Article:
The purpose of this study was to understand how humans regulate their ‘leg stiffness’ in hopping, and to determine whether this regulation is intended to minimize energy expenditure. ‘Leg stiffness’ is the slope of the relationship between ground reaction force and displacement of the centre of mass (CM). Variations in leg stiffness were achieved in six subjects by having them hop at maximum and submaximum heights at a frequency of 1.7 Hz. Kinematics, ground reaction forces and electromyograms were measured. Leg stiffness decreased with hopping height, from 350 N m−1 kg−1 at 26 cm to 150 N m−1 kg−1 at 14 cm. Subjects reduced hopping height primarily by reducing the amplitude of muscle activation. Experimental results were reproduced with a model of the musculoskeletal system comprising four body segments and nine Hill-type muscles, with muscle stimulation STIM(t) as only input. Correspondence between simulated hops and experimental hops was poor when STIM(t) was optimized to minimize mechanical energy expenditure, but good when an objective function was used that penalized jerk of CM motion, suggesting that hopping subjects are not minimizing energy expenditure. Instead, we speculated, subjects are using a simple control strategy that results in smooth movements and a decrease in leg stiffness with hopping height. PMID:21502123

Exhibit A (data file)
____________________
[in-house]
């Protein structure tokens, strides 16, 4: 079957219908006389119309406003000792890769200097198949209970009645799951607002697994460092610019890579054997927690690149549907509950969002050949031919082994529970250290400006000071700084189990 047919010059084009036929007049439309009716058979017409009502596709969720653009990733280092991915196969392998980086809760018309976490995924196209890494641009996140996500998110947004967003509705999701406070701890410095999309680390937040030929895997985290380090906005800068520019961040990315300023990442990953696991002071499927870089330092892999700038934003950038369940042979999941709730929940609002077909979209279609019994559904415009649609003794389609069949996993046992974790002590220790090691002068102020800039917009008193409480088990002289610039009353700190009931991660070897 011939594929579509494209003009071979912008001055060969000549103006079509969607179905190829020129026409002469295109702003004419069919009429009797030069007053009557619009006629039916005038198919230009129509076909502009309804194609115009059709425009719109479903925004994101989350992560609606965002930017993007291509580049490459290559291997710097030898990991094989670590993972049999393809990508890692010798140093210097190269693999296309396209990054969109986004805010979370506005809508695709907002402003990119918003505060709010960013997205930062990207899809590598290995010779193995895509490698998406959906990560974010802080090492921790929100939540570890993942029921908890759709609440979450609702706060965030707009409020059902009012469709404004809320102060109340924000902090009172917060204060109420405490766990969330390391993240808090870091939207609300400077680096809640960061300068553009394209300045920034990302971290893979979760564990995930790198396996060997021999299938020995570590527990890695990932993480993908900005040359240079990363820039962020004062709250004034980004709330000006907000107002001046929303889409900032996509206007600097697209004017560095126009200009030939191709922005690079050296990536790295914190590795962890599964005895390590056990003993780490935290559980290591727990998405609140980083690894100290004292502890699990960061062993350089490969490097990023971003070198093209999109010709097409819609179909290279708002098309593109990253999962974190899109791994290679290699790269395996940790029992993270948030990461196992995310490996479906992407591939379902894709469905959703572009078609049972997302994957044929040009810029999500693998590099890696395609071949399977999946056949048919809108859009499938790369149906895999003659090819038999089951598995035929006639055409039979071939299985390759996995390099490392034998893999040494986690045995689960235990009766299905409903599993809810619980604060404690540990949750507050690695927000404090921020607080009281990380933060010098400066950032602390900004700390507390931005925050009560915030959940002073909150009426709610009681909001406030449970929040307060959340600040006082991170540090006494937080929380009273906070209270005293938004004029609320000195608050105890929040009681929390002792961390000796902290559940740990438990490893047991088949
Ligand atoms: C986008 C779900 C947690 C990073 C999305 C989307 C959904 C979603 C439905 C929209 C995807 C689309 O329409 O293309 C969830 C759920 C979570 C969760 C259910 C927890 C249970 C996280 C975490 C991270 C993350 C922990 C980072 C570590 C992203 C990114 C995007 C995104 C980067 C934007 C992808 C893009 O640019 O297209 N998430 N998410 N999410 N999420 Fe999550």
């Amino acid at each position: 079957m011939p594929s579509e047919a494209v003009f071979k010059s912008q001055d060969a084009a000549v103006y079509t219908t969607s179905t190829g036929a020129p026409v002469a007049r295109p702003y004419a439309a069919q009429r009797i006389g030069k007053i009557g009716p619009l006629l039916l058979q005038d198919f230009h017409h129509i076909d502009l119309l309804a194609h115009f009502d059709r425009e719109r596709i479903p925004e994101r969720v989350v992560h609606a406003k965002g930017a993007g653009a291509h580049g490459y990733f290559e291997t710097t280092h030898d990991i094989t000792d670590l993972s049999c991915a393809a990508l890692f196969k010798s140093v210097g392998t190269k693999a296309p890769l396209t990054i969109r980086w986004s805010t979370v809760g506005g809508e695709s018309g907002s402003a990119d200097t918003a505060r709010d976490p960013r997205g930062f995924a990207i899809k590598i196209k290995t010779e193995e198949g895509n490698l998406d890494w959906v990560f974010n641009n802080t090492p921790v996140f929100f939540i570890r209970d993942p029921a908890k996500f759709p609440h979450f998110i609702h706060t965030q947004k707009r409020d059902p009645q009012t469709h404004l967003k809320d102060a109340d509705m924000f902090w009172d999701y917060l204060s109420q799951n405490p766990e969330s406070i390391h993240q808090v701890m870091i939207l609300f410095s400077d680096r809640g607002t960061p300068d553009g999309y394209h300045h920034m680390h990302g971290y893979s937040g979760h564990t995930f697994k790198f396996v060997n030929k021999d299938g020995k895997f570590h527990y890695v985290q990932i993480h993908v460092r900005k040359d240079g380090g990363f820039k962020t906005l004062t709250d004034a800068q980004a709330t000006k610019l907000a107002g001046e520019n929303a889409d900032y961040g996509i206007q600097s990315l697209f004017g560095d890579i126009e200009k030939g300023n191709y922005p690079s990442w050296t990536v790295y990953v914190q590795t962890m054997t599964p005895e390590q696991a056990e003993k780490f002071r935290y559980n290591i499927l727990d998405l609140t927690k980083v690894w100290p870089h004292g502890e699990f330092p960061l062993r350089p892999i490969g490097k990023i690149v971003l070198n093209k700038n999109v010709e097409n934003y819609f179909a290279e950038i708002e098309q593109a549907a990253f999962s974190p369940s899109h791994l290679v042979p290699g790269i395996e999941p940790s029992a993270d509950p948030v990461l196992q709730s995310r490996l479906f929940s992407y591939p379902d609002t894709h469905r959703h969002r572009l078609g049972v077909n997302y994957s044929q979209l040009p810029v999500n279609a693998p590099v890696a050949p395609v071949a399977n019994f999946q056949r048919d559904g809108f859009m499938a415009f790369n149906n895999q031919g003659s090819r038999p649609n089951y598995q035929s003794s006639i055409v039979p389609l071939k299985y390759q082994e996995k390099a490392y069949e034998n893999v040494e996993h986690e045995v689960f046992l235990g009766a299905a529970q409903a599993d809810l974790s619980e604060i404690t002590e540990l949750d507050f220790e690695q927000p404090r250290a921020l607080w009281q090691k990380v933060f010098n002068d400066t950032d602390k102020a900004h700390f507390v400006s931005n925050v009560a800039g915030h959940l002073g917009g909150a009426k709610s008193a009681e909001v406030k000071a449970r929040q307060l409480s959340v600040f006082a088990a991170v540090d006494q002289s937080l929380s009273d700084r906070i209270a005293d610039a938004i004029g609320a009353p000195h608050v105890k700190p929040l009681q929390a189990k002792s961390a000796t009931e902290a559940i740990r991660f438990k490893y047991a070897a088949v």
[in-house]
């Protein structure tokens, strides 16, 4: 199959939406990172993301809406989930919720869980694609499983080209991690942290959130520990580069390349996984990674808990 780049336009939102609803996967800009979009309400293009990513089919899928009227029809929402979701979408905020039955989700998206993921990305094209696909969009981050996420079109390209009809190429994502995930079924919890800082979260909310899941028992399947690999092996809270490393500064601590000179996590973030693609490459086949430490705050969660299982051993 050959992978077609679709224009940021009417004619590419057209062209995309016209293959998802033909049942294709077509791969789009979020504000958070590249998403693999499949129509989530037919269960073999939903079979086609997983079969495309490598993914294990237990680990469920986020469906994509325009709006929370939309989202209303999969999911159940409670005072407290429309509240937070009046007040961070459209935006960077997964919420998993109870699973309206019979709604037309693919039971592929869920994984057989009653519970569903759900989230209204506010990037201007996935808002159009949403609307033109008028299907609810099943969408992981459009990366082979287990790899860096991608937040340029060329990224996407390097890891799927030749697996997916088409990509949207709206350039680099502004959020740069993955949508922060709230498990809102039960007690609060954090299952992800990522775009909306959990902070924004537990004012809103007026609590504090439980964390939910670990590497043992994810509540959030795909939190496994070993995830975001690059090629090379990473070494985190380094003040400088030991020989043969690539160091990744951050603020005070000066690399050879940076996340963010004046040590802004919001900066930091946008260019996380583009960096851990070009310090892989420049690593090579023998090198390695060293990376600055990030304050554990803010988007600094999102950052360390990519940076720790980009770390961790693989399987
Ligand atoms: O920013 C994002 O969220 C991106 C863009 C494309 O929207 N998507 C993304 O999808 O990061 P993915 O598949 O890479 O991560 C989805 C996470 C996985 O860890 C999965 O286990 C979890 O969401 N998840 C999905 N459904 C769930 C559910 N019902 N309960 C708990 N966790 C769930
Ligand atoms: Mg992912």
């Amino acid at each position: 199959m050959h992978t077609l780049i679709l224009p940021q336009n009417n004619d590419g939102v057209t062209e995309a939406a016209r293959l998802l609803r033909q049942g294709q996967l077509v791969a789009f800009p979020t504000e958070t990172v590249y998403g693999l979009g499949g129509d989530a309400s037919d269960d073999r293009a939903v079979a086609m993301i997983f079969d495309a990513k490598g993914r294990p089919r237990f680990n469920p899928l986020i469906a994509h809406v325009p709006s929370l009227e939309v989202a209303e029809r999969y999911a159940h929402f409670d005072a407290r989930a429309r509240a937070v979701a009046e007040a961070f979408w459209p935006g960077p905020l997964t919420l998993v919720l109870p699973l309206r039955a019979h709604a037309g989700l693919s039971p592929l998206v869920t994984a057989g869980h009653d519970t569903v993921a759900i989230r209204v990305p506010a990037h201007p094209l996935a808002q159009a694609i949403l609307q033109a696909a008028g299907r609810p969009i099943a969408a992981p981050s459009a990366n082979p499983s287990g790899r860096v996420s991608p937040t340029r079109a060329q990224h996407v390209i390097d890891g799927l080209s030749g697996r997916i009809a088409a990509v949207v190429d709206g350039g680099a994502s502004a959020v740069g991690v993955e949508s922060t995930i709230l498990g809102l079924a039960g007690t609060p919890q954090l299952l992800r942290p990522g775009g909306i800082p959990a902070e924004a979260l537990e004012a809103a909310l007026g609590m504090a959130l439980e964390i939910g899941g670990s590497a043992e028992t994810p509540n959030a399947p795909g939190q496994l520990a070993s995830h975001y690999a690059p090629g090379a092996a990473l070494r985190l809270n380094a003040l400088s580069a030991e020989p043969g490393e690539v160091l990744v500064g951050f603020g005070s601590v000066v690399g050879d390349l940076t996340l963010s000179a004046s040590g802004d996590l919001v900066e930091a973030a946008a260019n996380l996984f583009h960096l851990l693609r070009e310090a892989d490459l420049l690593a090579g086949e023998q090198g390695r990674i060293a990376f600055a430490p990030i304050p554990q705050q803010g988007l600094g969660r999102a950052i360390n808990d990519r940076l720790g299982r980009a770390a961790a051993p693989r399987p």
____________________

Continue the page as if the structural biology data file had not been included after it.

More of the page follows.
13. The impact of vitamin D on skeletal muscle function

    Technology Transfer Automated Retrieval System (TEKTRAN)

    This review discusses the clinical and laboratory studies that have examined a role of vitamin D in skeletal muscle. Many observational studies, mainly in older populations, indicate that vitamin D status is positively associated with muscle strength and physical performance and inversely associated...

  14. Peripheral artery disease - legs

    MedlinePlus

    ... legs; Arterial insufficiency of the legs; Recurrent leg pain and cramping; Calf pain with exercise ... The main symptoms of PAD are pain, achiness, fatigue, burning, or ... or thighs. These symptoms most often appear during walking or ...